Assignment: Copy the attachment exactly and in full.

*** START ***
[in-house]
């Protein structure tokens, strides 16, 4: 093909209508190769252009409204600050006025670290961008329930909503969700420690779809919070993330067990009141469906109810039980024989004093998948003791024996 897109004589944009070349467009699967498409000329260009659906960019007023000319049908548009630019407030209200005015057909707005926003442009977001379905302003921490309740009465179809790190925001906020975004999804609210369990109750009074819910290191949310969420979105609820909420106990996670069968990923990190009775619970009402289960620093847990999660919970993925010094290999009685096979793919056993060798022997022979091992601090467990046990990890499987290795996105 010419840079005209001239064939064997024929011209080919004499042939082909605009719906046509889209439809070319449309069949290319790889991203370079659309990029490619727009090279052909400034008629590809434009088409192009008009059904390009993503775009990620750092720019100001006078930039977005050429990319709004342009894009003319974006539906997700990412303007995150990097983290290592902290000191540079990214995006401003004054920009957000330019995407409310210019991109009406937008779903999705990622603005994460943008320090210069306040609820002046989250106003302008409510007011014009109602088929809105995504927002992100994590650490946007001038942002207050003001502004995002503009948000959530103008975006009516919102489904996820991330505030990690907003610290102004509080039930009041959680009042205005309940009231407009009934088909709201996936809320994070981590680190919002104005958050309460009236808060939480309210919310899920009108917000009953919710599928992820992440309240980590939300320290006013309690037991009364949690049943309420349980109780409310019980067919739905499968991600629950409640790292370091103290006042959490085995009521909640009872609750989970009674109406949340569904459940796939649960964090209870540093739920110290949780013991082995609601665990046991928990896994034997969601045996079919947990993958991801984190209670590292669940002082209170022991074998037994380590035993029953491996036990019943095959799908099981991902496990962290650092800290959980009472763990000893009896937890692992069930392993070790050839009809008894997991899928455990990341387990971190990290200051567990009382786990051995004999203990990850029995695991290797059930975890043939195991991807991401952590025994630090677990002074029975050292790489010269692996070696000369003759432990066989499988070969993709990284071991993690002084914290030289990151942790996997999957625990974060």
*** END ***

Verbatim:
[in-house]
């Protein structure tokens, strides 16, 4: 093909209508190769252009409204600050006025670290961008329930909503969700420690779809919070993330067990009141469906109810039980024989004093998948003791024996 897109004589944009070349467009699967498409000329260009659906960019007023000319049908548009630019407030209200005015057909707005926003442009977001379905302003921490309740009465179809790190925001906020975004999804609210369990109750009074819910290191949310969420979105609820909420106990996670069968990923990190009775619970009402289960620093847990999660919970993925010094290999009685096979793919056993060798022997022979091992601090467990046990990890499987290795996105 010419840079005209001239064939064997024929011209080919004499042939082909605009719906046509889209439809070319449309069949290319790889991203370079659309990029490619727009090279052909400034008629590809434009088409192009008009059904390009993503775009990620750092720019100001006078930039977005050429990319709004342009894009003319974006539906997700990412303007995150990097983290290592902290000191540079990214995006401003004054920009957000330019995407409310210019991109009406937008779903999705990622603005994460943008320090210069306040609820002046989250106003302008409510007011014009109602088929809105995504927002992100994590650490946007001038942002207050003001502004995002503009948000959530103008975006009516919102489904996820991330505030990690907003610290102004509080039930009041959680009042205005309940009231407009009934088909709201996936809320994070981590680190919002104005958050309460009236808060939480309210919310899920009108917000009953919710599928992820992440309240980590939300320290006013309690037991009364949690049943309420349980109780409310019980067919739905499968991600629950409640790292370091103290006042959490085995009521909640009872609750989970009674109406949340569904459940796939649960964090209870540093739920110290949780013991082995609601665990046991928990896994034997969601045996079919947990993958991801984190209670590292669940002082209170022991074998037994380590035993029953491996036990019943095959799908099981991902496990962290650092800290959980009472763990000893009896937890692992069930392993070790050839009809008894997991899928455990990341387990971190990290200051567990009382786990051995004999203990990850029995695991290797059930975890043939195991991807991401952590025994630090677990002074029975050292790489010269692996070696000369003759432990066989499988070969993709990284071991993690002084914290030289990151942790996997999957625990974060």